Do The Grey Market Use Social Media (Or Is It Just For The Young)?
It may seem like a young person’s game, but social media is in fact gaining in popularity amongst the older generation. Known as the ‘grey market’ (or sometimes given the somewhat hipper title of ‘silver surfers’), those aged 65 or older are the topic of hot debate for marketers. The debate itself tends to focus on whether this older generation is worth focusing on when it comes to social media content and overall content strategies; questions often asked include: Are they really that active on the sites? Are they worth time and attention? And, is targeting them going to generate many business opportunities?
Well, in answer to the above questions, numerous research agencies have helpfully done the hard work for marketers and provided them with quantitative evidence as to how the older generation (or grey market, or silver surfers) use social media sites. First up, research from the Pew Research Center has found that 71% of all online adults (those aged 18 or older) use Facebook, 26% use Instagram and 23% use Twitter. Both LinkedIn and Pinterest can boast 28% of the online adult population as users.
Impressive figures, especially for Facebook – but what of those aged 65 or older? Last year, 56% of this demographic were Facebook users, an increase of more than 10% compared to 2013. For Twitter, 10% of those aged above 65 used the site – a figure double that measured in 2013. LinkedIn and Pinterest also have 21% and 17% of silver surfers active on their sites respectively; very sizeable chunks of the market.
So whilst these are arguably percentages to prick the ears of any marketer, what is perhaps the most astounding regarding the grey market’s use of social media is just how fast it is growing. As stated, Facebook and Twitter have witnessed a huge growth of 11% and 5% in terms of the number of 65+ users between 2013 and 2014, and Instagram, Pinterest and LinkedIn can all say they’ve witnessed an increase, too. A massive 49% of the silver surfer generation use social networking sites – considering this figure was only 1% less than a decade ago, it seems that the answer to whether marketers should target this demographic is a resounding ‘YES’!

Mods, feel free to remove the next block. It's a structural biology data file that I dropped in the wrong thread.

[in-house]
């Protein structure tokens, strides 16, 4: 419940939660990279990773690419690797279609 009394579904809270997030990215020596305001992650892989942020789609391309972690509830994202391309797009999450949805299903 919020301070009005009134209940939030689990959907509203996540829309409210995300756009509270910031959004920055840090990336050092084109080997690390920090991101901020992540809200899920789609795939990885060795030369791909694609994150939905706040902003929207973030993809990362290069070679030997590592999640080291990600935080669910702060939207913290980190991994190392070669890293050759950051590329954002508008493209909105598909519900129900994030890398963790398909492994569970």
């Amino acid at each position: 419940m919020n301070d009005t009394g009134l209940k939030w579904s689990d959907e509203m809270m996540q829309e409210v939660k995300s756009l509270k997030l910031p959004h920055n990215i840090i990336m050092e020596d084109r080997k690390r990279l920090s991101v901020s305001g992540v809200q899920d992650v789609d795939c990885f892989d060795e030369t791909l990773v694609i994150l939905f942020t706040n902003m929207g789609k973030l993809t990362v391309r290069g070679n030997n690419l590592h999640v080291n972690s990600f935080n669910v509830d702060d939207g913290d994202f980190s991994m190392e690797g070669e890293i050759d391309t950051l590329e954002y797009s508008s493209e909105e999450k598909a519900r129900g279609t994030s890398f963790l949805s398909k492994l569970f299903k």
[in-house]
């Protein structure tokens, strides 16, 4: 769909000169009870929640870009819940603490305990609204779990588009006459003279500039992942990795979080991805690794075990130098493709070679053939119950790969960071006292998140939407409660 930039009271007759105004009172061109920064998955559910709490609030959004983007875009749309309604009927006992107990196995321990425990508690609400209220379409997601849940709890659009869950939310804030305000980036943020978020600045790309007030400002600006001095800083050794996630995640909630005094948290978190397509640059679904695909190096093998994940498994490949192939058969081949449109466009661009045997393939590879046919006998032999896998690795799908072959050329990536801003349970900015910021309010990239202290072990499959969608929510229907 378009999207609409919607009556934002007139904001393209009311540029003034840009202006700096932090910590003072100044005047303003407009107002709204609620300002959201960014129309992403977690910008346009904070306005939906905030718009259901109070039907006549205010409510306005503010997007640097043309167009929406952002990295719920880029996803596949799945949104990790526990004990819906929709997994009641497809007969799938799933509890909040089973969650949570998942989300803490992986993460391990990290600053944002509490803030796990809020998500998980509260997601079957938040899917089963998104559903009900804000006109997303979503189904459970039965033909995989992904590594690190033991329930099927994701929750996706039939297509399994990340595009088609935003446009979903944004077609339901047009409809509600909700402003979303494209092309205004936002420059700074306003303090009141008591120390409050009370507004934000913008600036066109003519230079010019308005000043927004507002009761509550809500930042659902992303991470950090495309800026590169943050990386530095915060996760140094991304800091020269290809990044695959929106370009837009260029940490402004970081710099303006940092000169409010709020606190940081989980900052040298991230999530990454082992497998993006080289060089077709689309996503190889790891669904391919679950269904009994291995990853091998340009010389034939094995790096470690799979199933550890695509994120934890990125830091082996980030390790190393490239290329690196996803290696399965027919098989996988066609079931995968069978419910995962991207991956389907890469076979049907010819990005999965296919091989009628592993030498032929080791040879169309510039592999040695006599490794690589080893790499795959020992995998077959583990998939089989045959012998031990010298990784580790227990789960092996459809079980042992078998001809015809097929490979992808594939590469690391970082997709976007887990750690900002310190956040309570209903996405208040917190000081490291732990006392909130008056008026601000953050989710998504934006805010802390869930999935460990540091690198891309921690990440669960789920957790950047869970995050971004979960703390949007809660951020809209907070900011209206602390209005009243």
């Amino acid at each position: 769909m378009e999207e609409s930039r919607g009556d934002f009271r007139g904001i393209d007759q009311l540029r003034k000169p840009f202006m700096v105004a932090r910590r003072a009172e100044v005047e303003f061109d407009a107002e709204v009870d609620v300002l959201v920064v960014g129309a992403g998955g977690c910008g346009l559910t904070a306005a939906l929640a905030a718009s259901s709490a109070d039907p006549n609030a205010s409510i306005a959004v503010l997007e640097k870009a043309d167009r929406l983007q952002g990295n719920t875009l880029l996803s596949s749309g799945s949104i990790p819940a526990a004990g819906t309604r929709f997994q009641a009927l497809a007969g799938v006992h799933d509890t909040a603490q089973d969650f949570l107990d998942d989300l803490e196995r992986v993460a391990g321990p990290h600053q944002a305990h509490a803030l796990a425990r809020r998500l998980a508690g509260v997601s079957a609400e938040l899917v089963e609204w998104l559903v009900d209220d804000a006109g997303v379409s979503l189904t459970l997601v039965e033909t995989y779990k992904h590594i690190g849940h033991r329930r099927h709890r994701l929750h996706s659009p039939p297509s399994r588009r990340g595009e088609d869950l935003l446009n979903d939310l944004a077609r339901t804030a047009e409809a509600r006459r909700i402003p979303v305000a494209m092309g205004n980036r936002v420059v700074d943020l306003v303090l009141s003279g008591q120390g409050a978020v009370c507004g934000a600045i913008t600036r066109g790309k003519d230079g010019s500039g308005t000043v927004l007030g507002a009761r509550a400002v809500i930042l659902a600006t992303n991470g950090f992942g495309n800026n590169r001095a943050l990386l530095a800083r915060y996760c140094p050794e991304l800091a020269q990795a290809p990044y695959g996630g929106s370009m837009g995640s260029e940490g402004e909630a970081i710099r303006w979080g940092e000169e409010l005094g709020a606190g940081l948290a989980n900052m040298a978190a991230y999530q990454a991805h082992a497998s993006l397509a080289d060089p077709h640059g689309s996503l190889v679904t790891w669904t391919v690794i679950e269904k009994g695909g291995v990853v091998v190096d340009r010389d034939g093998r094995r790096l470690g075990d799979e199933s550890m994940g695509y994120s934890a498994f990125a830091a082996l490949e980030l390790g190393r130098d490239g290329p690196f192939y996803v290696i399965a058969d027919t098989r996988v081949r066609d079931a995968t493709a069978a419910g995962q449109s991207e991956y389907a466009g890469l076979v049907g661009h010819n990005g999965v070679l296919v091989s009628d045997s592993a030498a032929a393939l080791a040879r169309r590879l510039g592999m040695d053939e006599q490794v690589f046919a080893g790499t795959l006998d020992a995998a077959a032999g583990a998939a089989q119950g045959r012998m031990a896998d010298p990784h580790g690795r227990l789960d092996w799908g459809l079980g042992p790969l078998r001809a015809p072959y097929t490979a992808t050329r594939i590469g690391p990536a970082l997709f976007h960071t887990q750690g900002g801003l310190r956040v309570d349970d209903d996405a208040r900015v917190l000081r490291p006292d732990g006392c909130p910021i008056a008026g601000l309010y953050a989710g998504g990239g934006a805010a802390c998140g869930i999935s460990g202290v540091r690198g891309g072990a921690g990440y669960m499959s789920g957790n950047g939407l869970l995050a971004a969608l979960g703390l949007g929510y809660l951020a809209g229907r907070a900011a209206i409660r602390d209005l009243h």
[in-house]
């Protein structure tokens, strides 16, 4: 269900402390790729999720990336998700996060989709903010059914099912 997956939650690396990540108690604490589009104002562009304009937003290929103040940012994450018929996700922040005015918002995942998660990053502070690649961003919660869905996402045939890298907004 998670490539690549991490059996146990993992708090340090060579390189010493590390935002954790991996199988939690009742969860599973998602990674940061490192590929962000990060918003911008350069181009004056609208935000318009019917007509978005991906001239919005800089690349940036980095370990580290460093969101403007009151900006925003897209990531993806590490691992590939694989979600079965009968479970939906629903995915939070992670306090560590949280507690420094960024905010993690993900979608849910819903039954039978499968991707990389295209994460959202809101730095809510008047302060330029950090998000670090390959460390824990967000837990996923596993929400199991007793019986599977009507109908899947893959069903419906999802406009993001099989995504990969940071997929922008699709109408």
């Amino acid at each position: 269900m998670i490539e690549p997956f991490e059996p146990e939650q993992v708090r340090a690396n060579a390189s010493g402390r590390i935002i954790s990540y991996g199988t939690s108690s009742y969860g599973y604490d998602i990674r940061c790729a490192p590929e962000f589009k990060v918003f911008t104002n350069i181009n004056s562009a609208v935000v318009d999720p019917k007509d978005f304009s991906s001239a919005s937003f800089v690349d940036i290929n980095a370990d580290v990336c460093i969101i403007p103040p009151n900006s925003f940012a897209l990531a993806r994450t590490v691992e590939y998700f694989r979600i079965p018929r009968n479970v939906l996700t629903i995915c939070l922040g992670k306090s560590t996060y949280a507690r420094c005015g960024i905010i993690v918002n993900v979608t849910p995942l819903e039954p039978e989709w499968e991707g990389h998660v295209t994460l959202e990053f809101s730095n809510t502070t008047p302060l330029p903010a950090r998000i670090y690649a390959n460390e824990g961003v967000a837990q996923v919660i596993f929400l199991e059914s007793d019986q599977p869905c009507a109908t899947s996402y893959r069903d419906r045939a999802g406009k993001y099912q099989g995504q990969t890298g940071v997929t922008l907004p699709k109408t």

But is this rise in silver surfers to the detriment of the younger generation, dubbed ‘digital natives’ (aged 16 to 34)? According to the Halifax Insurance digital home Index, the rise in prominence of silver surfers on social media is causing digital natives to log out and delete their accounts on the most popular sites, as they seek a space where older family members can’t find them. In fact, 33% of digital natives have deleted or blocked a family member on Facebook; 11% also admitted to actively seeking social media channels where their family would be unable to find them. With the SilverSurfers.com website attracting more than 200,000 fans on Facebook, it seems like that is certainly not the site to use for digital natives looking for online anonymity.
Also referred to as ‘digital converts’, the older generation tend to spend more on connected devices than their younger counterparts. Digital converts spend an average of £2,226 on the latest gadgets and gizmos to get them maximising their use of the online space, whereas digital natives only spend around £1,976, despite spending more time using them. They are also more protective of their devices in the long-run, with 59% of the grey market taking out insurance to protect them compared to 41% of digital natives.
Nevertheless, there are still a large number of over 65s who are not ‘plugged in’ to the online world. Some of the reasons behind this are a belief that they don’t need to be connected, or are put off at the idea of having to learn how to log in and use online accounts; 9% of over 55s only use their mobile phones to make calls a few times a year – so maybe digital natives don’t need to begin the mass-exodus from their online worlds just yet…